If I asked you how much you value your family, you would answer me in terms of feelings and emotions. “I love them.” “I would do anything for them.” “I would throw myself in front of a bus for them.” But from your family’s perspective, the chief indicator of value isn’t measured in feelings, but in time. How much time do you give them?
Your job works the same way. Your value is measured in time spent there, not feelings or emotions. Thus the quandary is born: there’s not enough time in your week to give as much to your work and family as both would like. So where’s the balance in this impossible situation?
In Daniel 1, we find the story of a young man (Daniel) placed in an impossible situation. Taken captive and forced into a foreign king’s service, he was quickly presented with a crisis of faith: abandon his God or abandon his life. By eating the food from the king’s table, he was eating food sacrificed to other gods. Eating would be an act of worship to another god, forsaking his own. Yet if he didn’t follow the rules, his very life was at stake. So, how did Daniel navigate this impossible situation?
8 But Daniel resolved not to defile himself with the royal food and wine, and he asked the chief official for permission not to defile himself this way. 9 Now God had caused the official to show favor and compassionto Daniel, 10 but the official told Daniel, “I am afraid of my lord the king, who has assigned your food and drink. Why should he see you looking worse than the other young men your age? The king would then have my head because of you.”
11 Daniel then said to the guard whom the chief official had appointed over Daniel, Hananiah, Mishael and Azariah, 12 “Please test your servants for ten days: Give us nothing but vegetables to eat and water to drink. 13 Then compare our appearance with that of the young men who eat the royal food, and treat your servants in accordance with what you see.” 14 So he agreed to this and tested them for ten days.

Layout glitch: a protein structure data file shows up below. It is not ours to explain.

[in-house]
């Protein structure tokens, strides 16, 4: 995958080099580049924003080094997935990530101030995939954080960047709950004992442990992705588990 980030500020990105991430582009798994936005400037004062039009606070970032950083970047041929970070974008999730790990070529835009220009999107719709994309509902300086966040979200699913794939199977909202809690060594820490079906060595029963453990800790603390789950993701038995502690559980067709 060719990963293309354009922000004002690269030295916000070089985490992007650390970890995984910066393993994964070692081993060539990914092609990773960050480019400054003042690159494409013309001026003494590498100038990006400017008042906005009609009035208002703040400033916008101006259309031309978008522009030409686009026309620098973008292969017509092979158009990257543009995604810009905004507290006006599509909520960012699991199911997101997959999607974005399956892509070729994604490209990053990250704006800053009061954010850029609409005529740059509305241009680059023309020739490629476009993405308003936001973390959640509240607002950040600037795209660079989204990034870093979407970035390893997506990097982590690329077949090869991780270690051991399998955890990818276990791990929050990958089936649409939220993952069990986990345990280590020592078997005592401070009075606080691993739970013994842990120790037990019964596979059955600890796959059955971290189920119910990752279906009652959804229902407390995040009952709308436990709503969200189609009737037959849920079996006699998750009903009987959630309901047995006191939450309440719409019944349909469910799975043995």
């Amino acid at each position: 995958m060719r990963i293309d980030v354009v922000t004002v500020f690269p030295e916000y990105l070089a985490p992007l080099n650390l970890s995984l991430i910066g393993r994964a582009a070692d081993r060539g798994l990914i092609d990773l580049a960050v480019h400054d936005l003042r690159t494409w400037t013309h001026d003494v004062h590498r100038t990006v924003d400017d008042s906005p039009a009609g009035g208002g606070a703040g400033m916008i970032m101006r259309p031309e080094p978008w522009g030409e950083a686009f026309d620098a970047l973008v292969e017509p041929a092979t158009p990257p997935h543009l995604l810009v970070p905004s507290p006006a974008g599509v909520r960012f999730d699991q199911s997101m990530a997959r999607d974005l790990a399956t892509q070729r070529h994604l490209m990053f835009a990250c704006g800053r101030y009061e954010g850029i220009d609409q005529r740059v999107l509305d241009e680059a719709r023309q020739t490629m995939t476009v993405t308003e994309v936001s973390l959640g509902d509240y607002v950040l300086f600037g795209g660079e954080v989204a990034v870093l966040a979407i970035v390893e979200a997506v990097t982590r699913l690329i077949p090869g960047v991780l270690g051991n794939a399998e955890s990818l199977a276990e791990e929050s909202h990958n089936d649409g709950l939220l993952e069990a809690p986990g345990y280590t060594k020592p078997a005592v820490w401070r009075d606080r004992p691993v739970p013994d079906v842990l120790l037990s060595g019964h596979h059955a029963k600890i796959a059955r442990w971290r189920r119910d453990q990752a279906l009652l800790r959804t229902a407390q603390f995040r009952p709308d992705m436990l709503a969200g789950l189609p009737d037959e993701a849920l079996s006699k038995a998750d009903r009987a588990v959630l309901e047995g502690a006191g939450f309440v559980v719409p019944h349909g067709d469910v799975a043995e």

15 At the end of the ten days they looked healthier and better nourished than any of the young men who ate the royal food. Daniel 1:8-15 (NIV)
Here’s how his actions give us insight into how to balance work and family.
- Make up your mind. Daniel resolved himself. He made up his mind. Out of the two, his relationship with God was more important than even his life. In your own life, you have to choose: between work and family, what’s more important? Once you choose, you have the resolve necessary to move forward.
- Create a plan. Daniel didn’t simply barge head first into his supervisor’s office and refuse to work. He prayed his heart out, and he came up with a plan. God honors dependence and diplomacy. No ‘impossible’ situation is impossible with God. There’s always a way. Perhaps it’s changing your hours up so that you can be home when you need to. Perhaps it’s saying that you’ll only travel out of town five days a month, or that you’ll be home by 6 pm for dinner, no matter what. Create a plan. For Daniel, it was to eat vegetables and water instead of the king’s food.
- Set up a test. Here’s where Daniel gives his supervisor a ‘win.’ He didn’t give him an ultimatum. He asked him for a test. “Let us try it for ten days.” If it doesn’t work, no harm done. This option of a test is very appealing from the perspective of your employer. When you present your plan, ask to try it out for a week, or a month.
In the end, be sure that you don’t sacrifice your family for your job. In your job you’re completely replaceable, but in your family you’re completely irreplaceable. There’s a way to find balance, I promise.
*all good thoughts from this post come from Andy Stanley’s book When Work and Family Collide.